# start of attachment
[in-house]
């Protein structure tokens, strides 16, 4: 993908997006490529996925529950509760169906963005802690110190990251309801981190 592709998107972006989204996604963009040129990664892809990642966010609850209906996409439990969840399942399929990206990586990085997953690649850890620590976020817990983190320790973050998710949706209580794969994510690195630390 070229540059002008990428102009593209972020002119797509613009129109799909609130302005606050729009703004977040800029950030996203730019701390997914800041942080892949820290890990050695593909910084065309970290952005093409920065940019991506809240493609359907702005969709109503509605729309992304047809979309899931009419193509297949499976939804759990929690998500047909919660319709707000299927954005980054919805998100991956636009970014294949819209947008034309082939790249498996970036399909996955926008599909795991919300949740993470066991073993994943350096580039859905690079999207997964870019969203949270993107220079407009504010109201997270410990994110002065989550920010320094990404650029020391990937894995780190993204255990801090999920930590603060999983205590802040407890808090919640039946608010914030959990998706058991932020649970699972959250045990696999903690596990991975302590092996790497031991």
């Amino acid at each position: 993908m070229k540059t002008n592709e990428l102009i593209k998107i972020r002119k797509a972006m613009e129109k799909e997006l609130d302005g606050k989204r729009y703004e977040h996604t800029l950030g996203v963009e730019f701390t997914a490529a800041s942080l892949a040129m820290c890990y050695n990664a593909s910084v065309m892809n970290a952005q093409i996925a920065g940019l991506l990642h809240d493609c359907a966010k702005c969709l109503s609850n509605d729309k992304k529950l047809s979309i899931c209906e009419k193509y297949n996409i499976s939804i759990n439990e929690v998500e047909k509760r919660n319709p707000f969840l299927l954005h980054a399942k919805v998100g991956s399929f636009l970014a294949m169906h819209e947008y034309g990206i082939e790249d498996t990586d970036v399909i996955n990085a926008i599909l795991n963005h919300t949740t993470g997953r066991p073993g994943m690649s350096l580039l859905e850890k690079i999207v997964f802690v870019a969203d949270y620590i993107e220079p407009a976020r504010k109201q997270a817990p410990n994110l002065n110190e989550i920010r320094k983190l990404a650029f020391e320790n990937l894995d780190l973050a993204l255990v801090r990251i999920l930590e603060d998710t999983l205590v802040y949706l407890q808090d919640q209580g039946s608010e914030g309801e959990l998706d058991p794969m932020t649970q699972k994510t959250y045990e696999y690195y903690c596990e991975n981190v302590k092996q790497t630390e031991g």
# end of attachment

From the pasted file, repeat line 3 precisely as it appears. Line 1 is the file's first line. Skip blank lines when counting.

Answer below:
């Amino acid at each position: 993908m070229k540059t002008n592709e990428l102009i593209k998107i972020r002119k797509a972006m613009e129109k799909e997006l609130d302005g606050k989204r729009y703004e977040h996604t800029l950030g996203v963009e730019f701390t997914a490529a800041s942080l892949a040129m820290c890990y050695n990664a593909s910084v065309m892809n970290a952005q093409i996925a920065g940019l991506l990642h809240d493609c359907a966010k702005c969709l109503s609850n509605d729309k992304k529950l047809s979309i899931c209906e009419k193509y297949n996409i499976s939804i759990n439990e929690v998500e047909k509760r919660n319709p707000f969840l299927l954005h980054a399942k919805v998100g991956s399929f636009l970014a294949m169906h819209e947008y034309g990206i082939e790249d498996t990586d970036v399909i996955n990085a926008i599909l795991n963005h919300t949740t993470g997953r066991p073993g994943m690649s350096l580039l859905e850890k690079i999207v997964f802690v870019a969203d949270y620590i993107e220079p407009a976020r504010k109201q997270a817990p410990n994110l002065n110190e989550i920010r320094k983190l990404a650029f020391e320790n990937l894995d780190l973050a993204l255990v801090r990251i999920l930590e603060d998710t999983l205590v802040y949706l407890q808090d919640q209580g039946s608010e914030g309801e959990l998706d058991p794969m932020t649970q699972k994510t959250y045990e696999y690195y903690c596990e991975n981190v302590k092996q790497t630390e031991g």